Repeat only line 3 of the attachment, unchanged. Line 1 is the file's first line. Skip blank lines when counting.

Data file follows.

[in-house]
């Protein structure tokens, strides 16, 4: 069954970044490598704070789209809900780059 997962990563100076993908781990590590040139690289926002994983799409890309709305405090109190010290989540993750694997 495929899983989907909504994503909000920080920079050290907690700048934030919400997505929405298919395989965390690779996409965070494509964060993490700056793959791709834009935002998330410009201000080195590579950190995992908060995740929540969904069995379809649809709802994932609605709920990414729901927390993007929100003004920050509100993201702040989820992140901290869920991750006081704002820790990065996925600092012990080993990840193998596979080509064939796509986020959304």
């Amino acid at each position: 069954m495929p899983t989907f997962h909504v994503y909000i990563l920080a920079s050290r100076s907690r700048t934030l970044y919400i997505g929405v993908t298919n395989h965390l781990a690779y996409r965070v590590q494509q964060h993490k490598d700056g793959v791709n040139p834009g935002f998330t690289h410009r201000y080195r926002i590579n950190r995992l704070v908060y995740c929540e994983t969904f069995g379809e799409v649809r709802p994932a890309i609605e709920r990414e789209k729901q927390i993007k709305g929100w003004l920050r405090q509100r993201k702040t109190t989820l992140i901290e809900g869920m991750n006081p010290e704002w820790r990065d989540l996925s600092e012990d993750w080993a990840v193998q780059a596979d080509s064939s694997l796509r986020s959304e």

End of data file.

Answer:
């Amino acid at each position: 069954m495929p899983t989907f997962h909504v994503y909000i990563l920080a920079s050290r100076s907690r700048t934030l970044y919400i997505g929405v993908t298919n395989h965390l781990a690779y996409r965070v590590q494509q964060h993490k490598d700056g793959v791709n040139p834009g935002f998330t690289h410009r201000y080195r926002i590579n950190r995992l704070v908060y995740c929540e994983t969904f069995g379809e799409v649809r709802p994932a890309i609605e709920r990414e789209k729901q927390i993007k709305g929100w003004l920050r405090q509100r993201k702040t109190t989820l992140i901290e809900g869920m991750n006081p010290e704002w820790r990065d989540l996925s600092e012990d993750w080993a990840v193998q780059a596979d080509s064939s694997l796509r986020s959304e």